Community action or NIMBYism? Ensuring local democracy in planning
Time & Location
About the Event
Rt. Hon. Christoper Pincher MP, Minister for Housing
Bruce Buckland, Architect
Chair: Cllr Maria Higson, Leaders of the CPF National Discussion Forum on Housing, Communities and Local Government
In the complete re-think of planning, how can we maintain the community voice? How do we ensure that every region is playing its part, without damaging the beauty of the country? And how can we ensure that those benefitting from house building are heard as loudly as those feeling the drawbacks?
Housing is one of the biggest issues on the political agenda, ranked 7th in a YouGov poll ahead of the 2019 election, ahead of education, welfare, and tax. Politically, the Conservatives cannot afford to avoid the issue of affordability as home ownership continues to have a major influence on voting intention.
However, planning can make or break a community. If successful, it can ensure sustainability, beauty and local relationships. However, as any Councillor will know, planning can cause disputes between neighbours and neighbourhoods. As the government's own "Planning for the Future" white paper admits, building homes is a controversial business.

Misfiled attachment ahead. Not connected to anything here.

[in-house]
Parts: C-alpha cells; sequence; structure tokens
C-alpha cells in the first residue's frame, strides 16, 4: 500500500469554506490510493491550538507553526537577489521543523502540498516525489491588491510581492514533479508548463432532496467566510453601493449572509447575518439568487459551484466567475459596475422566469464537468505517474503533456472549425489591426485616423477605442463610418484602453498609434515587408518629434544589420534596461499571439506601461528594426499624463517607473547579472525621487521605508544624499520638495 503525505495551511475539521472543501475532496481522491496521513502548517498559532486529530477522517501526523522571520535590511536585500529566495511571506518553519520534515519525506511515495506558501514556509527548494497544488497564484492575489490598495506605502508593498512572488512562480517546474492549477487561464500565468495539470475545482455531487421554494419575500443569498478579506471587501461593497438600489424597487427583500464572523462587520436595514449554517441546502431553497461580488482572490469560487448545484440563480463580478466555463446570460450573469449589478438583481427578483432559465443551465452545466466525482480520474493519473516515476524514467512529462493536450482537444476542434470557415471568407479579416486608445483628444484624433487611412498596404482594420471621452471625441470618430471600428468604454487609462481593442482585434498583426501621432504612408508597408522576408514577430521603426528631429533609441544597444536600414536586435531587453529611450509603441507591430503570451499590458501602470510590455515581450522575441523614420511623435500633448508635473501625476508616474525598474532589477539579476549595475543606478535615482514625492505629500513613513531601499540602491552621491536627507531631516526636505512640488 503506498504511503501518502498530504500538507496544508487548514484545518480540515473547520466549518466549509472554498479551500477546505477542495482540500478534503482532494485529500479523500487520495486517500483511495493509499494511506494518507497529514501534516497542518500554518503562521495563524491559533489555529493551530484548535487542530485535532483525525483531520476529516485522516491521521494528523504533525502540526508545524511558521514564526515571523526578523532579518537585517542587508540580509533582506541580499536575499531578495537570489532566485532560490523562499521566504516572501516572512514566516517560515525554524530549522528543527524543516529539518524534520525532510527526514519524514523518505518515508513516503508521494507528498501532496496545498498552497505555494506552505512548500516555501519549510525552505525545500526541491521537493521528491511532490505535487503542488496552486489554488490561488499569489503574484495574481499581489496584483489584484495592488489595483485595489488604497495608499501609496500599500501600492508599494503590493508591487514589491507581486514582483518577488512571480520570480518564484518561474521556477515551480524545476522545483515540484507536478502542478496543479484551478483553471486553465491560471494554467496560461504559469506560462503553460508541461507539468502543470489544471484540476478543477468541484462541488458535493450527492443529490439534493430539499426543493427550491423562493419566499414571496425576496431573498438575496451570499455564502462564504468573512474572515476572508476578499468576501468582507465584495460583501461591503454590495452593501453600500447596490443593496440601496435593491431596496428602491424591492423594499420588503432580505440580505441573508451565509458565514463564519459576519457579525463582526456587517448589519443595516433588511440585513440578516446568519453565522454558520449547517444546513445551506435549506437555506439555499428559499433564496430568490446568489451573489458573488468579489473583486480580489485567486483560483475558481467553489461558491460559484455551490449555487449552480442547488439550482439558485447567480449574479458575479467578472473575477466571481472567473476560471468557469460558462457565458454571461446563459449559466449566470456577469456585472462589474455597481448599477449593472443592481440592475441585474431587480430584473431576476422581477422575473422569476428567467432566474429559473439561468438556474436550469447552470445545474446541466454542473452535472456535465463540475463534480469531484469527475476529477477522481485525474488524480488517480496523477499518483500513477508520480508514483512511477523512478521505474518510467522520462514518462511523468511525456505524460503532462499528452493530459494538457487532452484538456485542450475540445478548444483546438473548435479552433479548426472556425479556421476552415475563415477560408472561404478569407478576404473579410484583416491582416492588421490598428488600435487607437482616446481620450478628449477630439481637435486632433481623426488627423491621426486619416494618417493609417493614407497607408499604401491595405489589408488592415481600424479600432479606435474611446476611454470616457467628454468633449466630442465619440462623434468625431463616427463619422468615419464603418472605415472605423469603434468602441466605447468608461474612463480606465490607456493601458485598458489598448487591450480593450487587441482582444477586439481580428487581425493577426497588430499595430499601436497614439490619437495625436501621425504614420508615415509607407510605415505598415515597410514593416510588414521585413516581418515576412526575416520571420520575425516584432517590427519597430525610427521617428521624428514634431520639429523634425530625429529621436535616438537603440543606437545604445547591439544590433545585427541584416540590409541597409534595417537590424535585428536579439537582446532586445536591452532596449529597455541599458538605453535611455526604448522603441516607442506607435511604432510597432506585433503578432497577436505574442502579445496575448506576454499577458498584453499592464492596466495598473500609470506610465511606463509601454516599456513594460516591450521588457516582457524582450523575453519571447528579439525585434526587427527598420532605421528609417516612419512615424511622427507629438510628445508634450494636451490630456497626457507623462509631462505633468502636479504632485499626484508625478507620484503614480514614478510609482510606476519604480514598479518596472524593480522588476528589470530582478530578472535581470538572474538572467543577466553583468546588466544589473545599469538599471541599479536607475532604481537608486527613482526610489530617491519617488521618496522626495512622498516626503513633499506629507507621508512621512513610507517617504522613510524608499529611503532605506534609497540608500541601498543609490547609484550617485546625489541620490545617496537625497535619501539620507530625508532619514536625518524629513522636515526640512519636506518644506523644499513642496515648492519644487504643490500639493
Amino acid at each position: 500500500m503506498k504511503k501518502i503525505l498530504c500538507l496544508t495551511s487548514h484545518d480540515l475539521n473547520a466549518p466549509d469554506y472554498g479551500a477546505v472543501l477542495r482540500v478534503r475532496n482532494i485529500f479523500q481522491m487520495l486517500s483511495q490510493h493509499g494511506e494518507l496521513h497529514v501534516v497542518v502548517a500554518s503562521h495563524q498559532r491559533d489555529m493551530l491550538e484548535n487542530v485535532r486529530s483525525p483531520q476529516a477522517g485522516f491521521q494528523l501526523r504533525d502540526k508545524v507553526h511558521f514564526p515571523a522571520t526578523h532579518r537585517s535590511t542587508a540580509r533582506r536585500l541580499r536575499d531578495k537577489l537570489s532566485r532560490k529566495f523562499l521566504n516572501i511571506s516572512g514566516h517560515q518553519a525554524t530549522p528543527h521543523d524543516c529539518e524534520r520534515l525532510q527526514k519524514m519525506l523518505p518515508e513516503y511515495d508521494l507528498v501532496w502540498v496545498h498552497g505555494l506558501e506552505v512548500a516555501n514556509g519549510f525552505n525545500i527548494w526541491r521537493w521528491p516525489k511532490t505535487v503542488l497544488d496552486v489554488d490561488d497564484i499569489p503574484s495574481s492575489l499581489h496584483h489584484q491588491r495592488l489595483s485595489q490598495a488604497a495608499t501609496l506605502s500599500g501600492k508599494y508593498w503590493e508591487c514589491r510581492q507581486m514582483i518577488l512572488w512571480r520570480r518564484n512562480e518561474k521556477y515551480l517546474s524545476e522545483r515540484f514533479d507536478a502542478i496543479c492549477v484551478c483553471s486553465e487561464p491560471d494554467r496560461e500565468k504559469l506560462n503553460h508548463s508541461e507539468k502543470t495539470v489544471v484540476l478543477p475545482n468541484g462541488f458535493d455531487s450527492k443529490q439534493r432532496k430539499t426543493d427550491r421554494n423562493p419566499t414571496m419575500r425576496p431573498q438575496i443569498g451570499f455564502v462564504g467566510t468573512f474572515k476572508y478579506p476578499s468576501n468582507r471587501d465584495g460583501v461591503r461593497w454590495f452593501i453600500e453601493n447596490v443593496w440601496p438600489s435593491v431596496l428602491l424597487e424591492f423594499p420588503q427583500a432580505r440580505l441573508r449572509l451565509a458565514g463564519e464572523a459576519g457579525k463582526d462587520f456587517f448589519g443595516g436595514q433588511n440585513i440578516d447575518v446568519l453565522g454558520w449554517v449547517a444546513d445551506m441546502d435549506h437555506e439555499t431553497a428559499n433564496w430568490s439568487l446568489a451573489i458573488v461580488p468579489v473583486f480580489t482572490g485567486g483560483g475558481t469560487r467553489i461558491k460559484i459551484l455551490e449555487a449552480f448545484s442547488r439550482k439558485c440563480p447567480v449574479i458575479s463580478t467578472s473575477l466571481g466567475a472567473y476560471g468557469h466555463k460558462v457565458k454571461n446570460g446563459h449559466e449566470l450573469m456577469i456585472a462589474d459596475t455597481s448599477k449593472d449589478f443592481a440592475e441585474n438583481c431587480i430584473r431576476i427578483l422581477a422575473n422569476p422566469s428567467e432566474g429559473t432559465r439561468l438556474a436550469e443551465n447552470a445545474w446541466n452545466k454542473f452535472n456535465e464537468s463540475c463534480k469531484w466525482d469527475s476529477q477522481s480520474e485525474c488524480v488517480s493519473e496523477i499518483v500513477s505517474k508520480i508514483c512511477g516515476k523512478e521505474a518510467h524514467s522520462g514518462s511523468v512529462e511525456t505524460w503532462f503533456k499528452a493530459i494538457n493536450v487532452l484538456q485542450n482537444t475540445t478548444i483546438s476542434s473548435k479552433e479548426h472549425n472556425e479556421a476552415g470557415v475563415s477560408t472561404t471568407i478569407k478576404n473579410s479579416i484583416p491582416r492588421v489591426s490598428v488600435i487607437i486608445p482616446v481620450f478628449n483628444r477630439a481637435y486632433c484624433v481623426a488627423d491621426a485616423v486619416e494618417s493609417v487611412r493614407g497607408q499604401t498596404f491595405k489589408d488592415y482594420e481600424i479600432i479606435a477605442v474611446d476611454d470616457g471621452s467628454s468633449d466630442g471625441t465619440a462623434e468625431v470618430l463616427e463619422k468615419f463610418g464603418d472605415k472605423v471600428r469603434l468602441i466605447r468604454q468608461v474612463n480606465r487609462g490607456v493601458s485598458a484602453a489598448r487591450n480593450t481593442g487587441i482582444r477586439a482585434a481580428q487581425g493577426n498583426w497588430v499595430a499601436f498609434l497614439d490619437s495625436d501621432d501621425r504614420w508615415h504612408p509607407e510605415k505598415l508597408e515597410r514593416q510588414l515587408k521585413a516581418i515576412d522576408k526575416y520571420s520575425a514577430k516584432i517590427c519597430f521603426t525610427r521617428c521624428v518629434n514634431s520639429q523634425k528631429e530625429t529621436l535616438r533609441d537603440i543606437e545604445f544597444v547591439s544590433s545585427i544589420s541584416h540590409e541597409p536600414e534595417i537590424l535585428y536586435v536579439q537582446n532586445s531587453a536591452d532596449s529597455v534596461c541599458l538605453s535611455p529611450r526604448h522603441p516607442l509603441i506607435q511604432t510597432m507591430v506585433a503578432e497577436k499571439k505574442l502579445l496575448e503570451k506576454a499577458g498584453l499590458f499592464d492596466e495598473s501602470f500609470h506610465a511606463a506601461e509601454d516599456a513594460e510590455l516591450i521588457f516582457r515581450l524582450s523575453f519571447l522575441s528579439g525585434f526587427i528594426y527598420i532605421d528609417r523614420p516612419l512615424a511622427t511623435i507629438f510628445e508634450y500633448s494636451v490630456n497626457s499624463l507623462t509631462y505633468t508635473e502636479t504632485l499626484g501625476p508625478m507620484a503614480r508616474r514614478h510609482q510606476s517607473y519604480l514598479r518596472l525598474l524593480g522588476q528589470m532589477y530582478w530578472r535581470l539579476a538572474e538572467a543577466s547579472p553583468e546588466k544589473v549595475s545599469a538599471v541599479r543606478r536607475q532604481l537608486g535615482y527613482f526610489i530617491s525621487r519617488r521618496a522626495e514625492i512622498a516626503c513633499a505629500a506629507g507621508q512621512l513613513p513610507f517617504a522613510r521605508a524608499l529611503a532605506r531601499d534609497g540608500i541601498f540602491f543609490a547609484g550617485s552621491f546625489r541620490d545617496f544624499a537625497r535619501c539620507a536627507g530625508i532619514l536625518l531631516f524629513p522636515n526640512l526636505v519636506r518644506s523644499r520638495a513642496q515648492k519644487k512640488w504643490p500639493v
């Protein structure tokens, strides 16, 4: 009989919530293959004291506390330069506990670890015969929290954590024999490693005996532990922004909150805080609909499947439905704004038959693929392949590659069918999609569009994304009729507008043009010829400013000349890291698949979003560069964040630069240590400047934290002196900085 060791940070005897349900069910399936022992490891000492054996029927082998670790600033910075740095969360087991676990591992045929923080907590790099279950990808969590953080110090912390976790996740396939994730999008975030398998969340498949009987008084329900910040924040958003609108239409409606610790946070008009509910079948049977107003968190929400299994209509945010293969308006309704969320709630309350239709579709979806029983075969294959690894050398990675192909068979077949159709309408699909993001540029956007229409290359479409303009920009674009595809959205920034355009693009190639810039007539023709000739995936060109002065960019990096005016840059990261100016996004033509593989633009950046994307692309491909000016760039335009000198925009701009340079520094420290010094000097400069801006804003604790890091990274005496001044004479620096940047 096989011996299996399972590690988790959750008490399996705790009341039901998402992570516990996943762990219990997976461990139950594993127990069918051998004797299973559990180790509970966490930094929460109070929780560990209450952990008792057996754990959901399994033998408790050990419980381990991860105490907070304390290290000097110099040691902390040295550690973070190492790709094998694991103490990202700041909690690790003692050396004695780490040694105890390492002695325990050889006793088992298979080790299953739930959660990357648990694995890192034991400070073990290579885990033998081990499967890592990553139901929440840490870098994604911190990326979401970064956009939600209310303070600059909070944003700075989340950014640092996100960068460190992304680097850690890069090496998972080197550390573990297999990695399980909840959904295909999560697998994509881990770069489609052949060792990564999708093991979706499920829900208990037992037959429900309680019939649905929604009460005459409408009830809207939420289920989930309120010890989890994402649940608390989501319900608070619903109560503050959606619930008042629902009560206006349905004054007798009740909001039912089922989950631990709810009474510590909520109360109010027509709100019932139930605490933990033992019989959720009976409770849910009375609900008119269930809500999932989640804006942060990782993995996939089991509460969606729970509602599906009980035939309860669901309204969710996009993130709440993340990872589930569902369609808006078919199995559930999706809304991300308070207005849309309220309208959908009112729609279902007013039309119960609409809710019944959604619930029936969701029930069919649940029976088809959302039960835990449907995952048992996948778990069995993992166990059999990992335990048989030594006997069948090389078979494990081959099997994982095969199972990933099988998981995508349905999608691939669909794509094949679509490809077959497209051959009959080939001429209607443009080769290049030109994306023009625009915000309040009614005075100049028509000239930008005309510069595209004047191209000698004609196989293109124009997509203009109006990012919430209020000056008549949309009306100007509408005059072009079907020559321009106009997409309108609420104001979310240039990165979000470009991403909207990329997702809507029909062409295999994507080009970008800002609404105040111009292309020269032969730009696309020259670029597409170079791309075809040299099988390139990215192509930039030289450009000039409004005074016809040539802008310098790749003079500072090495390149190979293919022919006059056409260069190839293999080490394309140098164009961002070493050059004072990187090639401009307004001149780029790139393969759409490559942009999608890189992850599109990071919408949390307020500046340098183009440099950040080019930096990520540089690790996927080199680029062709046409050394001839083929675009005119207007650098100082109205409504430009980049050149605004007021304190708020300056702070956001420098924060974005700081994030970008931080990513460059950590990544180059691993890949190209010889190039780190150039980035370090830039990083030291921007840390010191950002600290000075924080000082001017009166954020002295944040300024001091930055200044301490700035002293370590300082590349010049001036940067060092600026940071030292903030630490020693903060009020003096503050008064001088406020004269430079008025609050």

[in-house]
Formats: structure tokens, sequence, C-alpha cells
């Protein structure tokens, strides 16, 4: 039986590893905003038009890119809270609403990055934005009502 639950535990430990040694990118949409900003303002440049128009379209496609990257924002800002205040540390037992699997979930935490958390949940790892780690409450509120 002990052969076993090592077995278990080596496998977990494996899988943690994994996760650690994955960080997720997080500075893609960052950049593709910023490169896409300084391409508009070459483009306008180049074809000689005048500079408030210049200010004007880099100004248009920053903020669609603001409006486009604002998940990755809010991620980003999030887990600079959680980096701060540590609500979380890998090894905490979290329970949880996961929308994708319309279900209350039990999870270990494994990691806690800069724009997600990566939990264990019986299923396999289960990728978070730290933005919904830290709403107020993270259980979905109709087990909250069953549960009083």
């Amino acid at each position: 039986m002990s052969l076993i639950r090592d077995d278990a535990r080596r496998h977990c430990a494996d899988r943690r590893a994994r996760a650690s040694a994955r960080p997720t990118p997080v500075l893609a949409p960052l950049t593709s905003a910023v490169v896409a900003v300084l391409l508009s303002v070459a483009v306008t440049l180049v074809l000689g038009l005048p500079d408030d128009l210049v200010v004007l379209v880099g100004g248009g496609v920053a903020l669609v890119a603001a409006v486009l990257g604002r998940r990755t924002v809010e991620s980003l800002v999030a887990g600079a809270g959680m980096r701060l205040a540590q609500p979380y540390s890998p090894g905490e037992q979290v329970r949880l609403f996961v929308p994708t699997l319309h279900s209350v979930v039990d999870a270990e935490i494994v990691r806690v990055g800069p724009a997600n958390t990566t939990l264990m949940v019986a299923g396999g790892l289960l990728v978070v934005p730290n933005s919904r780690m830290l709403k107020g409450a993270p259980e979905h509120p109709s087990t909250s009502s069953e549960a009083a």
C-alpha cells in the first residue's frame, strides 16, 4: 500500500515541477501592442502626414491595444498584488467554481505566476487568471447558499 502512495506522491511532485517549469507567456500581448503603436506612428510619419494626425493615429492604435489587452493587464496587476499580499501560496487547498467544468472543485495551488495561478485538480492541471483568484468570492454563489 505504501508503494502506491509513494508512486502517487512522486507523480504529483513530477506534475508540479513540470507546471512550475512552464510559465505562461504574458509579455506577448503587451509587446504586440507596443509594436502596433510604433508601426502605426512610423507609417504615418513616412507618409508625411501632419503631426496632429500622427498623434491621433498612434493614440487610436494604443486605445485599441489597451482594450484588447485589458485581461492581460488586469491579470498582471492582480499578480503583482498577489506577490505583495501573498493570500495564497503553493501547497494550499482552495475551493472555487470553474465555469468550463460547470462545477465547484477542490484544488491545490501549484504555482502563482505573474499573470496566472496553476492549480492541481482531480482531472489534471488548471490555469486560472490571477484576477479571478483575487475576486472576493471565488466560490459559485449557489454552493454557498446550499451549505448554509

Community engagement and buy-in is critical to success. The white paper proposes a number of changes to give communities a greater say, with significant focuses on technology, streamlining, and local plans and design codes. However, there is a long way to go between a white paper, and a new planning system. Perhaps most telling is the comment that those most likely to benefit from house building are often not heard loudly enough, whilst consultation tends to be dominated by those willing to navigate the process; how can this be avoided in the development of policy itself?
The 2019 manifesto gave a housebuilding target of 300,000 per year; this may be a national pledge, but it will have a real impact on communities across the country, and that requires the support of local democracy.